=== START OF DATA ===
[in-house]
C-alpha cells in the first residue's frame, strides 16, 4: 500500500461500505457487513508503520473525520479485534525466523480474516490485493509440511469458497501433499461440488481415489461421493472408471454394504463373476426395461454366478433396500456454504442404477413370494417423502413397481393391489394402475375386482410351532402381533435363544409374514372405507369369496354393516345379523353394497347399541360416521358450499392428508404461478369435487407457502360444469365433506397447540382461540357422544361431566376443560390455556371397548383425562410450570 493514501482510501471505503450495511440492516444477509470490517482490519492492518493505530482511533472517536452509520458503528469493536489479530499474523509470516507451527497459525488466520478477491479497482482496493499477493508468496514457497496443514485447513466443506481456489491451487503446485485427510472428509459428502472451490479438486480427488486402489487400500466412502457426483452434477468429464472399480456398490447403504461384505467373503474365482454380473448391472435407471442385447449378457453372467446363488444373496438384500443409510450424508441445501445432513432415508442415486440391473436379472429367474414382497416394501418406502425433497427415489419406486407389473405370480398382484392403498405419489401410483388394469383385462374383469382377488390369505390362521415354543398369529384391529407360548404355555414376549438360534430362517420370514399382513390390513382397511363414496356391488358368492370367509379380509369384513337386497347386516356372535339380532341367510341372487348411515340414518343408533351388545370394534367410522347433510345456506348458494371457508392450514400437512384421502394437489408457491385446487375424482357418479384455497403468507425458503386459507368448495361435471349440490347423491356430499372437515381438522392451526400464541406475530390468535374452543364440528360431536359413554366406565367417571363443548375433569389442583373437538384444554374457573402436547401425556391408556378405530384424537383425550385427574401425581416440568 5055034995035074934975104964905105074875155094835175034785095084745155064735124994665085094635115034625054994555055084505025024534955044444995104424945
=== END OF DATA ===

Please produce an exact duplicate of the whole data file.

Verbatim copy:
[in-house]
C-alpha cells in the first residue's frame, strides 16, 4: 500500500461500505457487513508503520473525520479485534525466523480474516490485493509440511469458497501433499461440488481415489461421493472408471454394504463373476426395461454366478433396500456454504442404477413370494417423502413397481393391489394402475375386482410351532402381533435363544409374514372405507369369496354393516345379523353394497347399541360416521358450499392428508404461478369435487407457502360444469365433506397447540382461540357422544361431566376443560390455556371397548383425562410450570 493514501482510501471505503450495511440492516444477509470490517482490519492492518493505530482511533472517536452509520458503528469493536489479530499474523509470516507451527497459525488466520478477491479497482482496493499477493508468496514457497496443514485447513466443506481456489491451487503446485485427510472428509459428502472451490479438486480427488486402489487400500466412502457426483452434477468429464472399480456398490447403504461384505467373503474365482454380473448391472435407471442385447449378457453372467446363488444373496438384500443409510450424508441445501445432513432415508442415486440391473436379472429367474414382497416394501418406502425433497427415489419406486407389473405370480398382484392403498405419489401410483388394469383385462374383469382377488390369505390362521415354543398369529384391529407360548404355555414376549438360534430362517420370514399382513390390513382397511363414496356391488358368492370367509379380509369384513337386497347386516356372535339380532341367510341372487348411515340414518343408533351388545370394534367410522347433510345456506348458494371457508392450514400437512384421502394437489408457491385446487375424482357418479384455497403468507425458503386459507368448495361435471349440490347423491356430499372437515381438522392451526400464541406475530390468535374452543364440528360431536359413554366406565367417571363443548375433569389442583373437538384444554374457573402436547401425556391408556378405530384424537383425550385427574401425581416440568 5055034995035074934975104964905105074875155094835175034785095084745155064735124994665085094635115034625054994555055084505025024534955044444995104424945